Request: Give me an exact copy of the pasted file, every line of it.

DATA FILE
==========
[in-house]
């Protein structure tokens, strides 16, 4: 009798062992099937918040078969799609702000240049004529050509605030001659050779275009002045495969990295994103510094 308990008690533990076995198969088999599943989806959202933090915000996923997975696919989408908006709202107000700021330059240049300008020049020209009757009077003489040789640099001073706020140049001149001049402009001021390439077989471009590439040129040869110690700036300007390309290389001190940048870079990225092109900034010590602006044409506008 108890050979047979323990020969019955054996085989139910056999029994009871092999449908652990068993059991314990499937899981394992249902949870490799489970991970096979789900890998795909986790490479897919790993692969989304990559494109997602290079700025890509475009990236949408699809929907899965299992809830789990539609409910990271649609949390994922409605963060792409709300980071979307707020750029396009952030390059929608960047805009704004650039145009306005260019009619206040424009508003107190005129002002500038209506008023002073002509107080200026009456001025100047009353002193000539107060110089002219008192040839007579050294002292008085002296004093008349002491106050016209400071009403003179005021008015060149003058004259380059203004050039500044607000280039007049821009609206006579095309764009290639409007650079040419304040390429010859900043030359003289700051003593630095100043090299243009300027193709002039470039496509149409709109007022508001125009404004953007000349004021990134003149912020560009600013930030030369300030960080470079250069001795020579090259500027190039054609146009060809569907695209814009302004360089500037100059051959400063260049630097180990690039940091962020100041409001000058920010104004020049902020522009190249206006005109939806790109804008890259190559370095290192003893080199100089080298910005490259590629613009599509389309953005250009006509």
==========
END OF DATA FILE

[in-house]
């Protein structure tokens, strides 16, 4: 009798062992099937918040078969799609702000240049004529050509605030001659050779275009002045495969990295994103510094 308990008690533990076995198969088999599943989806959202933090915000996923997975696919989408908006709202107000700021330059240049300008020049020209009757009077003489040789640099001073706020140049001149001049402009001021390439077989471009590439040129040869110690700036300007390309290389001190940048870079990225092109900034010590602006044409506008 108890050979047979323990020969019955054996085989139910056999029994009871092999449908652990068993059991314990499937899981394992249902949870490799489970991970096979789900890998795909986790490479897919790993692969989304990559494109997602290079700025890509475009990236949408699809929907899965299992809830789990539609409910990271649609949390994922409605963060792409709300980071979307707020750029396009952030390059929608960047805009704004650039145009306005260019009619206040424009508003107190005129002002500038209506008023002073002509107080200026009456001025100047009353002193000539107060110089002219008192040839007579050294002292008085002296004093008349002491106050016209400071009403003179005021008015060149003058004259380059203004050039500044607000280039007049821009609206006579095309764009290639409007650079040419304040390429010859900043030359003289700051003593630095100043090299243009300027193709002039470039496509149409709109007022508001125009404004953007000349004021990134003149912020560009600013930030030369300030960080470079250069001795020579090259500027190039054609146009060809569907695209814009302004360089500037100059051959400063260049630097180990690039940091962020100041409001000058920010104004020049902020522009190249206006005109939806790109804008890259190559370095290192003893080199100089080298910005490259590629613009599509389309953005250009006509």